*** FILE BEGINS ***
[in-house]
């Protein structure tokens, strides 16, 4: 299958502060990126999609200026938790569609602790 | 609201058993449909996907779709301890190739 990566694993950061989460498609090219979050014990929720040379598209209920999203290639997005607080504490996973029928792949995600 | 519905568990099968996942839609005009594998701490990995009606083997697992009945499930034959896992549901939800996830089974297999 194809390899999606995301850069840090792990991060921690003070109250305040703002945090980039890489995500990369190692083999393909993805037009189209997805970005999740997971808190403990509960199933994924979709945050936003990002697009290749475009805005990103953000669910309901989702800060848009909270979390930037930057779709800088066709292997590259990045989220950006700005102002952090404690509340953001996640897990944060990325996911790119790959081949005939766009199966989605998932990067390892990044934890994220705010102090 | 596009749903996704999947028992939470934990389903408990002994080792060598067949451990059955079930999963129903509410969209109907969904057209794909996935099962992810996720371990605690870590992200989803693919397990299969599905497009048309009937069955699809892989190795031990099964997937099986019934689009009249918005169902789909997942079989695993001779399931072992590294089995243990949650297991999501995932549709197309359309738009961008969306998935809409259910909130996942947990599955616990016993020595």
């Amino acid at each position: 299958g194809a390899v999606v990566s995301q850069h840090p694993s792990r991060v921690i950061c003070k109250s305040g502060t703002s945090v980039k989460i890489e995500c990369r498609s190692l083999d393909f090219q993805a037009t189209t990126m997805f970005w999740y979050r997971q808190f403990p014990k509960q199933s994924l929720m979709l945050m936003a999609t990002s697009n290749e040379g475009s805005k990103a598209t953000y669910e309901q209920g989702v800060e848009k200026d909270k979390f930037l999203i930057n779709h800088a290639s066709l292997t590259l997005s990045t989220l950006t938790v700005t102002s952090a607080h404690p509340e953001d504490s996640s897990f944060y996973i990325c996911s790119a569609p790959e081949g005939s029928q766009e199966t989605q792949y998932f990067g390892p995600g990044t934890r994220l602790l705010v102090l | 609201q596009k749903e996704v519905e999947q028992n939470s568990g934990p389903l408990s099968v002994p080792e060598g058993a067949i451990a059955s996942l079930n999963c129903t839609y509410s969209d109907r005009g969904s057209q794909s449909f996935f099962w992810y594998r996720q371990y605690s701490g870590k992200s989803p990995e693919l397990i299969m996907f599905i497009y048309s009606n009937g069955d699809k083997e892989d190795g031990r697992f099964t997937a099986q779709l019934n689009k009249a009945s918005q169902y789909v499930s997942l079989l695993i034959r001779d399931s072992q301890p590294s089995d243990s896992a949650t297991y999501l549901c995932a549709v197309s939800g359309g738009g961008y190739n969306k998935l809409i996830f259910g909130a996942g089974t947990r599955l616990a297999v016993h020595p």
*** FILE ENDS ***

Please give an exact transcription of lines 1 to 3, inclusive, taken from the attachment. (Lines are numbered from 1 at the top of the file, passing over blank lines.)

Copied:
[in-house]
């Protein structure tokens, strides 16, 4: 299958502060990126999609200026938790569609602790 | 609201058993449909996907779709301890190739 990566694993950061989460498609090219979050014990929720040379598209209920999203290639997005607080504490996973029928792949995600 | 519905568990099968996942839609005009594998701490990995009606083997697992009945499930034959896992549901939800996830089974297999 194809390899999606995301850069840090792990991060921690003070109250305040703002945090980039890489995500990369190692083999393909993805037009189209997805970005999740997971808190403990509960199933994924979709945050936003990002697009290749475009805005990103953000669910309901989702800060848009909270979390930037930057779709800088066709292997590259990045989220950006700005102002952090404690509340953001996640897990944060990325996911790119790959081949005939766009199966989605998932990067390892990044934890994220705010102090 | 596009749903996704999947028992939470934990389903408990002994080792060598067949451990059955079930999963129903509410969209109907969904057209794909996935099962992810996720371990605690870590992200989803693919397990299969599905497009048309009937069955699809892989190795031990099964997937099986019934689009009249918005169902789909997942079989695993001779399931072992590294089995243990949650297991999501995932549709197309359309738009961008969306998935809409259910909130996942947990599955616990016993020595």
């Amino acid at each position: 299958g194809a390899v999606v990566s995301q850069h840090p694993s792990r991060v921690i950061c003070k109250s305040g502060t703002s945090v980039k989460i890489e995500c990369r498609s190692l083999d393909f090219q993805a037009t189209t990126m997805f970005w999740y979050r997971q808190f403990p014990k509960q199933s994924l929720m979709l945050m936003a999609t990002s697009n290749e040379g475009s805005k990103a598209t953000y669910e309901q209920g989702v800060e848009k200026d909270k979390f930037l999203i930057n779709h800088a290639s066709l292997t590259l997005s990045t989220l950006t938790v700005t102002s952090a607080h404690p509340e953001d504490s996640s897990f944060y996973i990325c996911s790119a569609p790959e081949g005939s029928q766009e199966t989605q792949y998932f990067g390892p995600g990044t934890r994220l602790l705010v102090l | 609201q596009k749903e996704v519905e999947q028992n939470s568990g934990p389903l408990s099968v002994p080792e060598g058993a067949i451990a059955s996942l079930n999963c129903t839609y509410s969209d109907r005009g969904s057209q794909s449909f996935f099962w992810y594998r996720q371990y605690s701490g870590k992200s989803p990995e693919l397990i299969m996907f599905i497009y048309s009606n009937g069955d699809k083997e892989d190795g031990r697992f099964t997937a099986q779709l019934n689009k009249a009945s918005q169902y789909v499930s997942l079989l695993i034959r001779d399931s072992q301890p590294s089995d243990s896992a949650t297991y999501l549901c995932a549709v197309s939800g359309g738009g961008y190739n969306k998935l809409i996830f259910g909130a996942g089974t947990r599955l616990a297999v016993h020595p």